How to Claim SR&ED Tax Credit: The Canadian Tax Incentive Program

For over 50 years, enterprises all throughout Canada have benefited from claiming SR&ED tax credits. 

And it’s not just global enterprises.

Large, medium, and small businesses in Canada are all reaping the rewards of this tax incentive program.

Namely, companies that are in the technology and research niche. 

There are numerous success stories from businesses that have taken advantage of this tax credit. 

That said, there are a few who are unsure as to how to incorporate it in their business strategy or whether they’re even entitled to this type of program.

What is SR&ED Tax Credit?

The Scientific Research and Experimental Development (R&ED) tax credit is a federal tax relief incentive that the Canada Revenue Agency (CRA) prepares, administers, and manages. 

The Canadian Federal Government runs this program as a means to support businesses that carry out research or are engaged in developmental work. 

It is a federal tax incentive that encourages Canadian enterprises that dedicate themselves to the creation and improvement of both existing and novel methodologies, processes, services, and products. 

Consequent to its purpose, SR&ED tax credit does not discriminate against the size of a business. 

Businesses of all sizes are permitted under this income tax act. This allows both global enterprises as well as small startups in Canada that fall under this specific niche to access the tax incentive. 

The Canada Revenue Agency dedicates more than $4 billion to this tax incentive program every year. 

On average, for every $4 billion allocated to the program,18,000 claimants derive benefit. 

If you are successful in claiming, The CRA determines your tax free allowance based on the money you invest in scientific research or innovative development. 

In short, it seeks to motivate enterprises in Canada to invest in more innovative projects. 

Albeit the risk associated with these projects is higher since they do not follow the beaten track, the compensation offered in exchange for the efforts put in is worth it. 

Benefits of SR&ED Tax Credit

Before we take a look at SR&ED claims, let’s first examine the benefits they can bring to your business.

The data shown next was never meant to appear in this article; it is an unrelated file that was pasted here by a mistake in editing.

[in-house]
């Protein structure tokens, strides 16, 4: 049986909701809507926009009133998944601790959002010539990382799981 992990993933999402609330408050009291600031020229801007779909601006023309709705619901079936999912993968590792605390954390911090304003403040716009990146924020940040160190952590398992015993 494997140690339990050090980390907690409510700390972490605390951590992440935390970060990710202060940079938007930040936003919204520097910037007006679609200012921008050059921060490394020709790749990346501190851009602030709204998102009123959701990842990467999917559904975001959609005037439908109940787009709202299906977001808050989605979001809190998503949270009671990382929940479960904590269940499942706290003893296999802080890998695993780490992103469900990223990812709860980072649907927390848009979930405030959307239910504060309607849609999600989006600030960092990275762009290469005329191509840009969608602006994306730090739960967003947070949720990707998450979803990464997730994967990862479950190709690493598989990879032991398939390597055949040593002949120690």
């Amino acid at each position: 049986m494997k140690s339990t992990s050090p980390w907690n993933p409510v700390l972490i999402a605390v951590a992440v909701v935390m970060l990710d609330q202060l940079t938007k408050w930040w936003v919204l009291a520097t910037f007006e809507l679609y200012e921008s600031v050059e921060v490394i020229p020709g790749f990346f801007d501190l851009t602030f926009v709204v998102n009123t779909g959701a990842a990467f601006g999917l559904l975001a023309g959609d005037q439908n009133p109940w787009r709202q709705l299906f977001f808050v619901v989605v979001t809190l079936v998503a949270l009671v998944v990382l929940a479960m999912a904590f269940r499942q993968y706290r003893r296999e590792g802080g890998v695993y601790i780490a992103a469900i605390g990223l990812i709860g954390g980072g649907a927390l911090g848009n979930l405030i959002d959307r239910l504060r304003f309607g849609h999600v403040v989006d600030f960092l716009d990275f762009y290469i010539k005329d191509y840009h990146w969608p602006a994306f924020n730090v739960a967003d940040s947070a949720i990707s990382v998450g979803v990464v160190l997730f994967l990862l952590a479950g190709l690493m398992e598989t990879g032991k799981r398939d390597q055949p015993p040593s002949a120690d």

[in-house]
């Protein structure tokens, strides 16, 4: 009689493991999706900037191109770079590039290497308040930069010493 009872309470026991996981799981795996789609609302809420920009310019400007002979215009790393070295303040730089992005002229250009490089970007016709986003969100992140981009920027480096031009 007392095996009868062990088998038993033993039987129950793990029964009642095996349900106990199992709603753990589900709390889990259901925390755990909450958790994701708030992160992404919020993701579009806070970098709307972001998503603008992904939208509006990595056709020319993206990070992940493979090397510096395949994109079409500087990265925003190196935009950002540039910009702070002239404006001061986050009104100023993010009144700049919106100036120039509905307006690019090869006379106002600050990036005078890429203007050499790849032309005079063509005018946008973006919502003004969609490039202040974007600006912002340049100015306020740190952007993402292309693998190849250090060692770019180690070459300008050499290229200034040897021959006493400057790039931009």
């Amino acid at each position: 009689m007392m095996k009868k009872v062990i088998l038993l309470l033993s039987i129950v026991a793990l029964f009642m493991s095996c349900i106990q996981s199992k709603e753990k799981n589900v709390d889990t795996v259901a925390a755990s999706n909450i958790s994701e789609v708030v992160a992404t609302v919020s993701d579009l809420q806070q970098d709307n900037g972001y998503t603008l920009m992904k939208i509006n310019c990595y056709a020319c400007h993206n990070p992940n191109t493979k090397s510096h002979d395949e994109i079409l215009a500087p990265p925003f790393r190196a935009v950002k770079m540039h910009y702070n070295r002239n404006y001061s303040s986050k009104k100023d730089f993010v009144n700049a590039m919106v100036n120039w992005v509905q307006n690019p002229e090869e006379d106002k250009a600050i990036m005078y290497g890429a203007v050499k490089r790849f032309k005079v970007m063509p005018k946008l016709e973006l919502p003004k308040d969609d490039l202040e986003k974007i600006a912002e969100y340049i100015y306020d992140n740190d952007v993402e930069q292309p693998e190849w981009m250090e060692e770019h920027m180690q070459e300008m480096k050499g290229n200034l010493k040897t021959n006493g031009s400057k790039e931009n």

The SR&ED tax credit incentive features two main benefits to qualifying enterprises: 

  1. SR&ED Expenditure: Under this program, you can decide between one of two choices. The first is to group together all your qualifying expenses and subtract them from the year’s income in which you incurred them. Or, you can decide to forward the expenses and apply them to your yearly income in the future. In both cases, the program affords you flexibility in how you claim taxes. This is something that may work well for you if you incorporate it into a business strategy.
  2. SR&ED Investment Tax Credit (ITC): As opposed to pooling together your qualifying expenses, you can claim ITCs. These can later be used to offset a percentage of your income tax payable. Just like the former benefit, with ITCs, you can keep them for as long as 20 years. During that time, you withhold the option to apply them during any tax period that you see fit. 

Your ITC constitutes anywhere between 15% and 35% of qualified SR&ED expenses.

What You Can Claim From SR&ED Tax Credit

Companies whose SR&ED expenditures claims are approved can get back as much as 70% of their qualifying expenses. 

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Under the program, you can claim expenditure on the following categories: 

  • Salary and wages: Under this program, salary and wages constitute income and expenses that stem from employment. This includes bonuses, management fees, vacation pay, sick leave pay, and any other associated costs. 
  • Materials: This encompasses materials, resources, and items used during the development or creation process that rendered a cost onto the developer. 
  • Third-party payments: Third party payments make up those that a claimant carries out to another entity for the purposes of SR&ED. For more information on the specific policies that govern this type of expense, check out the CRA’s Third Party Payment Policies